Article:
The implementation of electric busses into public transit fleets continues to grow – and it’s happening too quickly for the oil industry. Obviously the oil industry doesn’t like sustainable energy sources; however, public transit systems do. The efficiency gains of an electric bus fleet are evident and as a result less oil is being consumed. Chinese cities are the quickest at buying up electric busses and as a result the costs of adding these efficient vehicles to a fleet have gone down globally.
For every 1,000 battery-powered buses on the road, about 500 barrels a day of diesel fuel will be displaced from the market, according to BNEF calculations. This year, the volume of fuel buses take off the market may rise 37 percent to 279,000 barrels a day, about as much oil as Greece consumes, according to BNEF.
“This segment is approaching the tipping point,” said Colin Mckerracher, head of advanced transport at the London-based research unit of Bloomberg LP. “City governments all over the world are being taken to task over poor urban air quality. This pressure isn’t going away, and electric bus sales are positioned to benefit.”
Smog and Beijing go hand in hand due to the explosive growth of car ownership and poor environmental management. That’s starting to change. China’s capital city has mandated that when any new taxi hits the street that it has to be electric. This follows their efforts to replace their buses with an all electric fleet, which included putting 100,000 electric busses on the roads. This electrification will make huge strides in better air quality and advancing the electric car market.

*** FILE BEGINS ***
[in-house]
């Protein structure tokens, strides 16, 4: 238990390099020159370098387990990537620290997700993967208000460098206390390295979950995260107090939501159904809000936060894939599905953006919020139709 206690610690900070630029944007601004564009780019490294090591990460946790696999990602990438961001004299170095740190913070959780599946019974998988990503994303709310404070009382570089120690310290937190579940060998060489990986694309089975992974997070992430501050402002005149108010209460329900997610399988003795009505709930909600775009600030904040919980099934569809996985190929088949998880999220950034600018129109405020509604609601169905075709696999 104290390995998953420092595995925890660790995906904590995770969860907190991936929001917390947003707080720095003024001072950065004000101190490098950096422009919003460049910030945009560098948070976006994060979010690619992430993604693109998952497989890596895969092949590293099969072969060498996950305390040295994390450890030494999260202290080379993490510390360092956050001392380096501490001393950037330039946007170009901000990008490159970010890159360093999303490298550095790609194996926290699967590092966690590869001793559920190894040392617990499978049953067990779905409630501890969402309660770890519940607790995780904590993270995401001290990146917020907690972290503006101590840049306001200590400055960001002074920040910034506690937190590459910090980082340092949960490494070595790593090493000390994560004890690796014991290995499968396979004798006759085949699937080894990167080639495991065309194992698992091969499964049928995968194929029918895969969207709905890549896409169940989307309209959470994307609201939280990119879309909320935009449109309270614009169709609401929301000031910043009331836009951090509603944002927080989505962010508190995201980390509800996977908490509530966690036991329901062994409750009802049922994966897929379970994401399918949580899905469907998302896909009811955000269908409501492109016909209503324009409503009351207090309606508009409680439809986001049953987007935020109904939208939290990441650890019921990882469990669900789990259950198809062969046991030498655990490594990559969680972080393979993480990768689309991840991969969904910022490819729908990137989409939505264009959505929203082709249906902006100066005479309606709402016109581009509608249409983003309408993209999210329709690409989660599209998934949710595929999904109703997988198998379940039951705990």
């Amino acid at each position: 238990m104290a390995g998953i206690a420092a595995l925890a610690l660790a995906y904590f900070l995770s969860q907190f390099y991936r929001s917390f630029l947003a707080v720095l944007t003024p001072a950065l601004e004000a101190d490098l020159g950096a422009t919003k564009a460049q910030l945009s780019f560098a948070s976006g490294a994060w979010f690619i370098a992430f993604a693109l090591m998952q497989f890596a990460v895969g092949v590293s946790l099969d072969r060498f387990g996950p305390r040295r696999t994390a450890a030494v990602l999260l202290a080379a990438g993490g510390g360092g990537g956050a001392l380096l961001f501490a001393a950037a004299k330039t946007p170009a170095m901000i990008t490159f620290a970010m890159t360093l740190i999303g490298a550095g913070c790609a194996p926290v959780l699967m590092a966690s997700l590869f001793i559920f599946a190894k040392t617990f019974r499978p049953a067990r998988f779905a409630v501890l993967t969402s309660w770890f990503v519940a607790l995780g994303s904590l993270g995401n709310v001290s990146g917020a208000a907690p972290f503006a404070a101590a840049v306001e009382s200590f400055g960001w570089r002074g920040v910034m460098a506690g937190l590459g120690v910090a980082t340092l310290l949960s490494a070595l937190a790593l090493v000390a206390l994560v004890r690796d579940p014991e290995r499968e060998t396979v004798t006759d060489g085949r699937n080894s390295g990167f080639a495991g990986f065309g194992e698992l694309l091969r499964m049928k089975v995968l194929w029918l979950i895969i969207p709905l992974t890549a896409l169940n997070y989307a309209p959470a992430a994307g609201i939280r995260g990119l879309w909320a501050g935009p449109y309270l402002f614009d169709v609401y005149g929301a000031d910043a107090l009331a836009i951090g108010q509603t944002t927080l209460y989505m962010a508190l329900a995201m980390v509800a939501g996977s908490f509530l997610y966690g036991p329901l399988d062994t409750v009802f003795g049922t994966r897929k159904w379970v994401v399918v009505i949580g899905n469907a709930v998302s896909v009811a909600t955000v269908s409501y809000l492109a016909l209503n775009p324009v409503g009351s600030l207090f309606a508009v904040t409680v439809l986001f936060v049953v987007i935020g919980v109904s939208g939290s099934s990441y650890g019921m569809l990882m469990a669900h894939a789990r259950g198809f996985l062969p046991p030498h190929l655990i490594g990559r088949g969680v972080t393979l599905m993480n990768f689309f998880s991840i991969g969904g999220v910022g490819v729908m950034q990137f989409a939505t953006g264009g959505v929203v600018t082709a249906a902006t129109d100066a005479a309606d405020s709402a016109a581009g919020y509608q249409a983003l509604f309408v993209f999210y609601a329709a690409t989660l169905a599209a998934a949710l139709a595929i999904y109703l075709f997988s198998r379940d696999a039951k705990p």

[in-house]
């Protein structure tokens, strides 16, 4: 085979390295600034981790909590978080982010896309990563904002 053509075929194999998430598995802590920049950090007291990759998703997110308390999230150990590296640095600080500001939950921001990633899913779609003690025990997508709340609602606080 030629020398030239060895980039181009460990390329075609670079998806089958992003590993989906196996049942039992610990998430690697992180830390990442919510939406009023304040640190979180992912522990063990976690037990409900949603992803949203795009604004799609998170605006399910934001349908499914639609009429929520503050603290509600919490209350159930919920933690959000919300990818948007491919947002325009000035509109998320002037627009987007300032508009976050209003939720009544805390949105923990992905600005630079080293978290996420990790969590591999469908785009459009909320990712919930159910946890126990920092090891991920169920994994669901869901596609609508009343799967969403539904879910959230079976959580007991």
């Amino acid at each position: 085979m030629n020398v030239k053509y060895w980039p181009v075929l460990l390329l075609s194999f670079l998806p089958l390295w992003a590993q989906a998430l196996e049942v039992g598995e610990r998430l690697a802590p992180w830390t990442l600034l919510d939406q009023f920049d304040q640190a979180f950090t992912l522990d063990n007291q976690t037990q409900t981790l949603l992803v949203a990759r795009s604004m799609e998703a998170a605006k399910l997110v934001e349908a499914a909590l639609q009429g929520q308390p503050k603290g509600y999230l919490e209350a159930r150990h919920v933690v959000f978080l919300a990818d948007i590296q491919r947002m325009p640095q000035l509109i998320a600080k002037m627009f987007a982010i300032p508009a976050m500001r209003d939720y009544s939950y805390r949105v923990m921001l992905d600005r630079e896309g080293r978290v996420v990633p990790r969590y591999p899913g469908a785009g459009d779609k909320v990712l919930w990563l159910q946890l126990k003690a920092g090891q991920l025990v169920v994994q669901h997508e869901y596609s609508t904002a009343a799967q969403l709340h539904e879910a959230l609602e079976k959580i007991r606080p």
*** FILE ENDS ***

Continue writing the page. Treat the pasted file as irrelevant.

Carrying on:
All newly added or replaced taxies in the city of Beijing will be converted from gasoline to electricity, according to a draft work program on air pollution control for Beijing, Tianjin, Hebei, and surrounding areas in 2017.
This is expected to create a market worth nine billion yuan (1.3 billion US dollars).
One expert says that such plan will not only make great contribution to environmental protection, but will drive the development of the new-energy vehicle industry.
WWF-Canada wants to get car drivers off their addiction to oil by getting consumers to buy electric cars instead of gas-powered ones. To encourage this switch in car-depender living they have former Toronto mayor David Miller going on ‘dates’ with people in EV cars to discuss what they are doing to improve the environment.
Forty-two percent of Canadians believe electric vehicles are, or will be shortly, a real and practical alternative to gas-powered cars, according to WWF-Canada’s newly released EV National Status Update 2014 report.
EVs are much more efficient than conventional cars and if the electricity that powers them comes from renewable sources—as it does across much of the country—the benefits are even greater. For example, we can curb climate change since cars are the biggest culprit to emitting greenhouse gases.
In these three light-hearted and comedic videos, David is shown driving around Toronto in a BMW EV with different notables – comedian Mark McKinney, celebrity chef SuSur Lee and television host Jessi Cruikshank. While driving, David educates both his co-star and viewers about the environmental benefits of EVs and why they are a great transportation option for Canadians.